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Sylvester Pilgrim posted another story!

Sylvester Pilgrim

The afternoon was warm but slightly overcast. On the horizon, dark clouds could be seen approaching; bringing a storm with them. School had just ended and most of us were engaged in the usual activities of young boys; playing tag, dodge ball or scampering around. I had just finished chasing my best friend Neal and we were laughing in our comradely way when from behind I heard someone say, “Get him!”

My first thought was of another game of chase until I felt the fingers close around my throat. Again I thought nothing of it until they started to apply pressure. I struggled to get free but they maintained their vice-like grip. The tips began to dig in and crush my windpipe. I gasped and sank to my knees as spots danced before my eyes.

I heard Neal say, “Leave him alone, Randolph!”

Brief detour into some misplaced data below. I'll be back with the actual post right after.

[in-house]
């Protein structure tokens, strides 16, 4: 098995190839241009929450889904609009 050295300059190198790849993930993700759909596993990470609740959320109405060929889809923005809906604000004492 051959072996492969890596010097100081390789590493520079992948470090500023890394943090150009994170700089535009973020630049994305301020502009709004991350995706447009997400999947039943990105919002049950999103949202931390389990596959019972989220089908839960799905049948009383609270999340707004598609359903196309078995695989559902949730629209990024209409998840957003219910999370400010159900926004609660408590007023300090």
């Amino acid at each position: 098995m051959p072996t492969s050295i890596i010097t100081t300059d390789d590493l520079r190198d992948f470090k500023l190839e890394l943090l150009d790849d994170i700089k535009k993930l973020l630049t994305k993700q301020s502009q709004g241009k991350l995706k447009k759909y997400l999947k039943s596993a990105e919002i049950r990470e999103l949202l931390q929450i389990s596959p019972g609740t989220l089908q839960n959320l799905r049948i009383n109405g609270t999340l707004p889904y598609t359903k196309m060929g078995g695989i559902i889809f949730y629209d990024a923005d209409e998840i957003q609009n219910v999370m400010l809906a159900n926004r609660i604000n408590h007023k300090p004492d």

It was then that I knew…

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Rita Indiana Novel, First Spanish-Language Book to Win This Prize

Congratulation RITA INDIANA!

Repeating Islands


As a follow-up to our previous post, DOMINICAN REPUBLIC AUTHOR RITA INDIANA WINS CARIBBEAN LITERATURE PRIZE, which announced that Dominican author Rita Indiana Hernández was awarded the Grand Prix Littéraire Région Guadeloupe, here is a post by Adriana Cataño (Remezcla):

Just last year, Rita Indiana earned a nomination for the Premio Bienal de Novela Mario Vargas Llosa – an award seeking to energize the Spanish-language contemporary genre – for her novel, La mucama de Omicunlé. And though Chilean Carlos Franz ultimately took home the prize, Rita’s novel continues pushing Spanish-language literature forward. On April 8, 2017, La mucama became the first book written in Spanish to win the Grand Prix Littéraire Région Guadeloupe – an award given out by the Caribbean Writers Congress, according to EFE.